Before buying a used car, follow this 4-step inspection program to determine the vehicle's reliability, condition and value. It'll help you negotiate a fair price and avoid expensive repairs after the purchase.
It's a great vehicle, but only if you can afford the repair parts. Don't be surprised by sky-high parts costs after you've bought the vehicle. Get all that information up front at rockauto.com.
Family and friends used to ask me if a certain vehicle was “a good one” only after they'd bought it. Hello? What am I supposed to say then?
Buying a dependable used car takes a little bit of homework. Here's a four-step plan that you can follow to have the best shot at getting a car that won't turn into a money pit. This step-by-step inspection program works whether you're buying from a car lot or a private party. It's not rocket science, just simple logic.
This story isn't about cosmetic issues like rust, body dents or dirty carpets. Plus, I'm assuming you're buying a vehicle that's out of the factory warranty period.
Once you decide on a few vehicle models you're interested in, it's time to begin your research in online forums such as edmunds.com and automotiveforums.com. These are two Web sites where you can read comments and ask questions of a pool of thousands of people who actually own that vehicle. Review the owners' comments and ask about their ownership experience. Find out if there are any recurring problems with that year, make and model and how much the owners have shelled out in repairs. Then ask whether they'd buy the same vehicle again. They'll give you the straight dope. Some forum members respond immediately, but be patient; it might take a few days to get plenty of responses.
Meanwhile, check out rockauto.com's “Repair Index” to compare repair parts costs (Photo 1). You may find, for example, that a certain European sedan's alternator replacement could cost upward of $800, whereas the same item for a similar domestic model is relatively cheap at $150. When you're buying a used vehicle, parts cost is a major concern.
System lights should come on, then turn off, when starting the engine.
Measure the remaining tread depth to determine how much tread is left. New tread depth (for cars) is usually 11/32 in., and tires must be replaced when they're at 2/32 in.
Turn the wheels fully left or right and crawl under the fender. Shine your flashlight on the pleats of the rubber CV boots. Look for tears or grease.
Shine your flashlight into the oil filler opening and check the color of the metal engine parts. They should be shiny. Then swipe your finger around the inside of the oil filler opening to check for sludge buildup.
Yank the transmission dipstick and place a few drops on a white cloth. If it's dark brown and smells burnt, walk away from the car.
Check the tires. If you see cracks in the tread or sidewall areas, or notice any steel wires sticking out, you'll need new tires immediately. So deduct at least $450 from the seller's asking price (more for truck or SUV tires).
Next, use a tread depth gauge (less than $5 at any auto parts store) to check the tread at the edges and center of the tire (Photo 2).
Tread wear that's worse on one edge of the tire indicates an alignment problem (minimum $100). Irregular tread depth around the tire (cupping) indicates worn struts or worn suspension components (strut replacement runs about $450 for parts and labor).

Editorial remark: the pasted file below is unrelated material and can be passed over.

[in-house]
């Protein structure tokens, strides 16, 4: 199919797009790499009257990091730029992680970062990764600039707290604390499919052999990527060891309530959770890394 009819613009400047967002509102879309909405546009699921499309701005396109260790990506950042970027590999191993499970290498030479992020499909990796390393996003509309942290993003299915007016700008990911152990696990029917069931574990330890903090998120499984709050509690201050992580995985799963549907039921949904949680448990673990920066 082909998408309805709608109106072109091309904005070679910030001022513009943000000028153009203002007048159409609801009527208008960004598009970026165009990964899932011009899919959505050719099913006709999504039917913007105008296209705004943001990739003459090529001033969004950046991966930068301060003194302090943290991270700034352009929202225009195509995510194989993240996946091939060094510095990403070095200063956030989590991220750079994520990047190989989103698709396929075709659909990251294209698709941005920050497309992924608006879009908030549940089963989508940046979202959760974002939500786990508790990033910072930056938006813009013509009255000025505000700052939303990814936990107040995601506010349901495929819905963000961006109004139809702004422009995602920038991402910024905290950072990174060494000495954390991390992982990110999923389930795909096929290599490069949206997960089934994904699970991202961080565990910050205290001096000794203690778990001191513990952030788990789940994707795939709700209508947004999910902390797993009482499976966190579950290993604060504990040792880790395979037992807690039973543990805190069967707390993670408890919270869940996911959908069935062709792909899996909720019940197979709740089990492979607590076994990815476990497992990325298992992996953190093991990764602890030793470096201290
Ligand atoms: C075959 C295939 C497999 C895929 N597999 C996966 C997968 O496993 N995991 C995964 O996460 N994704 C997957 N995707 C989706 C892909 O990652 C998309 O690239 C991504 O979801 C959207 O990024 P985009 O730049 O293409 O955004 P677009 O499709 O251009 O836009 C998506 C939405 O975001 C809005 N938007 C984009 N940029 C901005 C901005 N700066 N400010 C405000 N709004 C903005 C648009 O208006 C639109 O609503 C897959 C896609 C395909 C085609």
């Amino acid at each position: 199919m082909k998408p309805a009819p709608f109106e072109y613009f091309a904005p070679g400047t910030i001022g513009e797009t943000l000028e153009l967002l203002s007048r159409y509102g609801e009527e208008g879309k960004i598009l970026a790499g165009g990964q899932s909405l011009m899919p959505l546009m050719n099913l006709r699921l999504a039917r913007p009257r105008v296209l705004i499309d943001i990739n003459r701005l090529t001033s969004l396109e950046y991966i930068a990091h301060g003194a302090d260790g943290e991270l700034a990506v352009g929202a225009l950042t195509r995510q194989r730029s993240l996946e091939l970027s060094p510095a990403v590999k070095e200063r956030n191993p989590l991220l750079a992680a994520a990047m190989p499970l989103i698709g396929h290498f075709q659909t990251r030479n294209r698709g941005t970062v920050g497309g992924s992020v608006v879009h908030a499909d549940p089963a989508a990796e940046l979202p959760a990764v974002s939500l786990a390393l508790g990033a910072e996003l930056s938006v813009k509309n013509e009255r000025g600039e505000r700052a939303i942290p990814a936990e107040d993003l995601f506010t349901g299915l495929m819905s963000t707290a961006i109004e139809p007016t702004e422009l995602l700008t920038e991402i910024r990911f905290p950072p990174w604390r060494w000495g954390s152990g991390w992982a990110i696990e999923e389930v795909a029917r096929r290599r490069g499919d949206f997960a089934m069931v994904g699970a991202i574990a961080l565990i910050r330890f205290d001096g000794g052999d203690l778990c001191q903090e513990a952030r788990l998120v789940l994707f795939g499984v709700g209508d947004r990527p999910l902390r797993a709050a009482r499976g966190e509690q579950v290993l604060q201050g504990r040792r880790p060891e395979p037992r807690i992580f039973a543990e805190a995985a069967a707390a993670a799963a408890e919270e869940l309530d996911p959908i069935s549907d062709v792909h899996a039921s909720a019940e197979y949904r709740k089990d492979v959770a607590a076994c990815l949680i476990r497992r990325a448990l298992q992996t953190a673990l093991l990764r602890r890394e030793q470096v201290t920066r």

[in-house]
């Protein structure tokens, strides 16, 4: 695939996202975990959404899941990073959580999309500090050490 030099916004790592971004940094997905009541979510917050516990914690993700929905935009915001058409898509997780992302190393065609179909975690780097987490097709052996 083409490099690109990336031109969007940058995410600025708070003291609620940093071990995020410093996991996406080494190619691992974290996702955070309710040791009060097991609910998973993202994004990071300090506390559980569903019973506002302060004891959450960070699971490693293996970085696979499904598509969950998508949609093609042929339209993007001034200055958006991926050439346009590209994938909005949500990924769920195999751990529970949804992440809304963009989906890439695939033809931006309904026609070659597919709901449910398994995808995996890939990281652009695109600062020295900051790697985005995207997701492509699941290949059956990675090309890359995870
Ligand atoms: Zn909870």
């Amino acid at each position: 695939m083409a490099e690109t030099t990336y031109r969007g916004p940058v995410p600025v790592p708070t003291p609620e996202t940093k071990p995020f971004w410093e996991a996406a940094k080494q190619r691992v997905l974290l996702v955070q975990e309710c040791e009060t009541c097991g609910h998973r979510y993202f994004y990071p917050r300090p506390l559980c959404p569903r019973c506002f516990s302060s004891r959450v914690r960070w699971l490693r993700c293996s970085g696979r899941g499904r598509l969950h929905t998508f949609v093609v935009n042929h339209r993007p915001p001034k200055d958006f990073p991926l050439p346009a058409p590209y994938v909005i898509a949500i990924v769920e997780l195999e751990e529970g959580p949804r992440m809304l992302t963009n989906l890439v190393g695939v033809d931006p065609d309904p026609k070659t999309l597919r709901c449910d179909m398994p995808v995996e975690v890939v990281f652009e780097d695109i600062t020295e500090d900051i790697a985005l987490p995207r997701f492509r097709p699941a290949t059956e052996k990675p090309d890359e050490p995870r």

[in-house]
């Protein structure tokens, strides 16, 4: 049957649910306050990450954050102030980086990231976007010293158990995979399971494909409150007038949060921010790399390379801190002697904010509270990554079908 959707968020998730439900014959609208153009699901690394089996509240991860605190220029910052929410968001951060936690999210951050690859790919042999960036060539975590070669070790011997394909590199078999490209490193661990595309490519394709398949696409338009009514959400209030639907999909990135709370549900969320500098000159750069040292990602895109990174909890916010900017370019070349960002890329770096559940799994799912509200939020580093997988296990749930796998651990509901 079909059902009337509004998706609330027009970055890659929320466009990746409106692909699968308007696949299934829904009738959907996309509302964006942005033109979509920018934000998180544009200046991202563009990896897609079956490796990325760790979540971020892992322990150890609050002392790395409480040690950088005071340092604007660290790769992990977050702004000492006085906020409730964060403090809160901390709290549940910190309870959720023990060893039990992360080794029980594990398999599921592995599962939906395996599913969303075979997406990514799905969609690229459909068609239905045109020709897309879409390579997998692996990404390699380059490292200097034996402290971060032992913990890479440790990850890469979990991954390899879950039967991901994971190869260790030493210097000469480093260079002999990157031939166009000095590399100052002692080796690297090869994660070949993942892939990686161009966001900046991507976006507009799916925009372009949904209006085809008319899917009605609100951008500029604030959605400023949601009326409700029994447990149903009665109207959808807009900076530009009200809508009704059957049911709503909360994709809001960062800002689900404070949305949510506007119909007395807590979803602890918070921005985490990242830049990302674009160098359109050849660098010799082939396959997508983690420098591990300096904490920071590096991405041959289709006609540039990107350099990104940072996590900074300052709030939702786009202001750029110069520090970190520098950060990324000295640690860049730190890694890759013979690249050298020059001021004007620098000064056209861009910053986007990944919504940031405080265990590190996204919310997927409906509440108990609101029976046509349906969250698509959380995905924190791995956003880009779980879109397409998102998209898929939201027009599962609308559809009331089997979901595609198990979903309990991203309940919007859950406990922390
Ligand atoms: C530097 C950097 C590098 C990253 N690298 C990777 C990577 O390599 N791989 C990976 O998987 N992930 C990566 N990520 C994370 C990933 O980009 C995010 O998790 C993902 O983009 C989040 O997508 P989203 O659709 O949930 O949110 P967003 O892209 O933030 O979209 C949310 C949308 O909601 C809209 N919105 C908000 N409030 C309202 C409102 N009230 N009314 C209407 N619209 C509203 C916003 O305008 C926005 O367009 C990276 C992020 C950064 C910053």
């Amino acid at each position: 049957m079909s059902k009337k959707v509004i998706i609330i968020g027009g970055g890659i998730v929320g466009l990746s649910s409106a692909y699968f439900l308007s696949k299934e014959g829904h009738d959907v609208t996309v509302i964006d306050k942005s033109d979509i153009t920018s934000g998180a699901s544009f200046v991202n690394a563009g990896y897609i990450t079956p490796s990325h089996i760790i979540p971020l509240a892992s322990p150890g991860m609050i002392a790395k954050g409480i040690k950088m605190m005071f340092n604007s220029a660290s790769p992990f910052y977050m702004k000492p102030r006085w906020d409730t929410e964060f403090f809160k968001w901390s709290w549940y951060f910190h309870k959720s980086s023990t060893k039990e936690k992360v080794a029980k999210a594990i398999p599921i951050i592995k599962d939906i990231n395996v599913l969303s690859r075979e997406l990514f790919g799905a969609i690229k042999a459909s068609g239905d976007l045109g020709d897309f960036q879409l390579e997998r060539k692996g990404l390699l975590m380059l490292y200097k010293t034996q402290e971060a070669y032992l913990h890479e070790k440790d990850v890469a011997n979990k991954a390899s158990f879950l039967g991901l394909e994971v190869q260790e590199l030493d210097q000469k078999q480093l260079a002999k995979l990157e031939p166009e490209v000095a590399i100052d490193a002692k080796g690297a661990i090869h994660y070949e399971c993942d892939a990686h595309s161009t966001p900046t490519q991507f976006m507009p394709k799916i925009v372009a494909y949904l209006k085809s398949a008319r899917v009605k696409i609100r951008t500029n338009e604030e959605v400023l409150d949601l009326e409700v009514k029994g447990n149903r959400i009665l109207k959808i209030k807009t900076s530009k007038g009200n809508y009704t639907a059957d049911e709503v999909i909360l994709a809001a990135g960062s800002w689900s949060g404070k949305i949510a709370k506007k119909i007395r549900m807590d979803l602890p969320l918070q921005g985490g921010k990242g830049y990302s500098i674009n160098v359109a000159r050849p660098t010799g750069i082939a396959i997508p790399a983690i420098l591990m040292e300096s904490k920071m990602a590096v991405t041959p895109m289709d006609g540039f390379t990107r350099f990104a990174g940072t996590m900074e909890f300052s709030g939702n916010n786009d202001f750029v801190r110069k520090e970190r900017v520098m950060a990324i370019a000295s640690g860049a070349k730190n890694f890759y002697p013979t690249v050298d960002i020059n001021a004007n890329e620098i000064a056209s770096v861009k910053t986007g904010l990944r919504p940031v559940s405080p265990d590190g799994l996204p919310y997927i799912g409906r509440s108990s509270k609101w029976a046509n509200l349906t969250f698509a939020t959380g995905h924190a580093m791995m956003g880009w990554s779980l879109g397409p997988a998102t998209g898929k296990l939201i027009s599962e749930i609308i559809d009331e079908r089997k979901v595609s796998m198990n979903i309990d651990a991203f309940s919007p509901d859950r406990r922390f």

Check the fluids. Fresh brake fluid is honey-colored. But dark brown brake fluid may still be good. Your best bet is to buy brake fluid test strips at an auto parts store. Count on $65 for a brake fluid flush.
Engine coolant comes in many different colors, but one color is the kiss of death—rust. If you see that, run, don't walk, away from this vehicle. You'll have nothing but costly repairs (radiator, heater core, water pump, etc.) down the road. Flushing the coolant at this point won't help because the damage has already been done.
Fresh transmission fluid is bright red (Photo 5). If it's light brown, it's due for a change (figure about $175 for a complete change-out with the manufacturer's fluid). If the vehicle doesn't have a dipstick, have your mechanic check it at final inspection.
Rick Muscoplat, an automotive expert at The Family Handyman, will show you how to measure tire tread on your vehicle so you will know when you need to replace your tires.
Make several stops to heat up the brakes. Then accelerate to 30 mph and slow to a stop. You shouldn't feel any pulsation. If you do, negotiate a lower price.
Accelerate to 50 to 60 mph on a straight, level section of highway and let go of the wheel (keep your hands close). Note any left/right wobble or vibration. The vehicle should drive straight with minimal input from you.
This isn't a “once around the block,” 10-minute drive. You need to really put the vehicle through its paces on city streets and on the highway. Here's what to look for.
Negotiate a price based on your findings. But make it contingent on a clean bill of health from a professional inspection.
Most mechanics charge about $100 for a used-vehicle inspection, and it's the best money you'll ever spend. But before you commit to the inspection, negotiate the best price based on any problems you've already discovered (Photo 1). Then make the final purchase contingent on a clean bill of health from your mechanic. Make sure the final inspection includes a scan tool check for “readiness monitors” and “pending codes.” I'm warning you—don't skip the final inspection step just to save $100.
Have the necessary tools for this DIY project lined up before you start—you’ll save time and frustration.
You'll need a tread depth gauge.
Avoid last-minute shopping trips by having all your materials ready ahead of time. Here's a list.